Environmental impacts of renewable energy technologies — страница 6

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The impact of very large dams is so great that there is almost no chance that any more will be built in the United States, although large projects continue to be pursued in Canada (the largest at James Bay in Quebec) and in many developing countries. The reservoirs created by such projects frequently inundate large areas of forest, farmland, wildlife habitats, scenic areas, and even towns. In addition, the dams can cause radical changes in river ecosystems both upstream and downstream. Small hydropower plants using reservoirs can cause similar types of damage, though obviously on a smaller scale. Some of the impacts on fish can be mitigated by installing "ladders" or other devices to allow fish to migrate over dams, and by maintaining minimum river-flow rates; screens

can also be installed to keep fish away from turbine blades. In one case, flashing underwater lights placed in the Susquehanna River in Pennsylvania direct night-migrating American shad around turbines at a hydroelectric station. As environmental regulations have become more stringent, developing cost-effective mitigation measures such as these is essential. Despite these efforts, however, hydropower is almost certainly approaching the limit of its potential in the United States. Although existing hydro facilities can be upgraded with more efficient turbines, other plants can be refurbished, and some new small plants can be added, the total capacity and annual generation from hydro will probably not increase by more than 10 to 20 percent and may decline over the long term because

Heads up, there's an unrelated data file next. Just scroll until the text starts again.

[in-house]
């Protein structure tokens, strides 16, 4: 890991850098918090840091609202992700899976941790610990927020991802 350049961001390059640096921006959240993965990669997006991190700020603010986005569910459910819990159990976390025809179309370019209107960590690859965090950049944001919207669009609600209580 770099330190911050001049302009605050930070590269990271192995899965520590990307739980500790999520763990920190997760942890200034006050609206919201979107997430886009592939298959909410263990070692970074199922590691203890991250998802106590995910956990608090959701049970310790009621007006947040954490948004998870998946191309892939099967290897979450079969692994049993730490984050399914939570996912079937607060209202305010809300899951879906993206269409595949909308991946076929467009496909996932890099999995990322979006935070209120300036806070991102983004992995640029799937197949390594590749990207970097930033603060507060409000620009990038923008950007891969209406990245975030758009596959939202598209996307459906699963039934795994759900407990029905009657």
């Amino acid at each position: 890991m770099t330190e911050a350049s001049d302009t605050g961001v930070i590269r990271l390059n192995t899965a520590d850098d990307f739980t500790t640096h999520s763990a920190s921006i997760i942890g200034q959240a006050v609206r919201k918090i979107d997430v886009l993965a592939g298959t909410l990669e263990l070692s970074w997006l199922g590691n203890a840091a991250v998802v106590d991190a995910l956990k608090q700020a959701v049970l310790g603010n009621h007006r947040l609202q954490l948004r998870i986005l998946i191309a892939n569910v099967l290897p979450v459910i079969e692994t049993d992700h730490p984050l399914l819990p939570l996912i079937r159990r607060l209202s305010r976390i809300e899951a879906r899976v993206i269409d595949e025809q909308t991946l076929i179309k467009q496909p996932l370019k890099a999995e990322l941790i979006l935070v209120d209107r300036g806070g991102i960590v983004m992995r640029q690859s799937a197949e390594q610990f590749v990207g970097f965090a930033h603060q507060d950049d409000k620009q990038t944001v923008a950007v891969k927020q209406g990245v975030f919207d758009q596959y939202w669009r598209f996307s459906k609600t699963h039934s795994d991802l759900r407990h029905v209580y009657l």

of increased demand on water resources for agriculture and drinking water, declining rainfall (perhaps caused by global warming), and efforts to protect or restore endangered fish and wildlife. Conclusion So, no single solution can meet our society's future energy needs. The solution instead will come from the family of diverse energy technologies that do not deplete our natural resources or destroy our environment. That’s the final decision that the nature imposes. Today mankind’s survival directly depends upon how quickly we can renew the polluting fuel an energy complex we have now with sound and environmentally friendly technologies. Certainly, alternative sources of energy have their own drawbacks, just like everything in the world, but, in fact, they seem minor in

comparison with the hazards posed by conventional sources. Moreover, if talking about the dangers posed by new energy technologies, there is a trend of localization. Really, these have almost no negative global effect, such as air pollution. Moreover, even the minor effects posed by geothermal plants or solar cells can be overseen and prevented if the appropriate measures are taken. So, when using alternatives, we operate a universal tool that can be tuned to suit every purpose. They reduce the terrible impact the human being has had on the environment for the years of his existense, thus drawing nature and technology closer than ever before for the last 2 centuries. Sources "Biomass fuel." DISCovering Science. Gale Research, 1996. Reproduced in Student Resource Center

College Edition. Farmington Hills, Mich.: Gale Group. September, 1999; "Alternative energy sources." U*X*L Science; U*X*L, 1998; Duffield, Wendell A., John H. Sass, and Michael L. Sorey, 1994, Tapping the Earth’s Natural Heat: U.S. Geological Survey Circular 1125; Cool Energy: Renewable Solutions to Environmental Problems, by Michael Brower, MIT Press, 1992; Powerful Solutions: Seven Ways to Switch America to Renewable Electricity, UCS, 1999;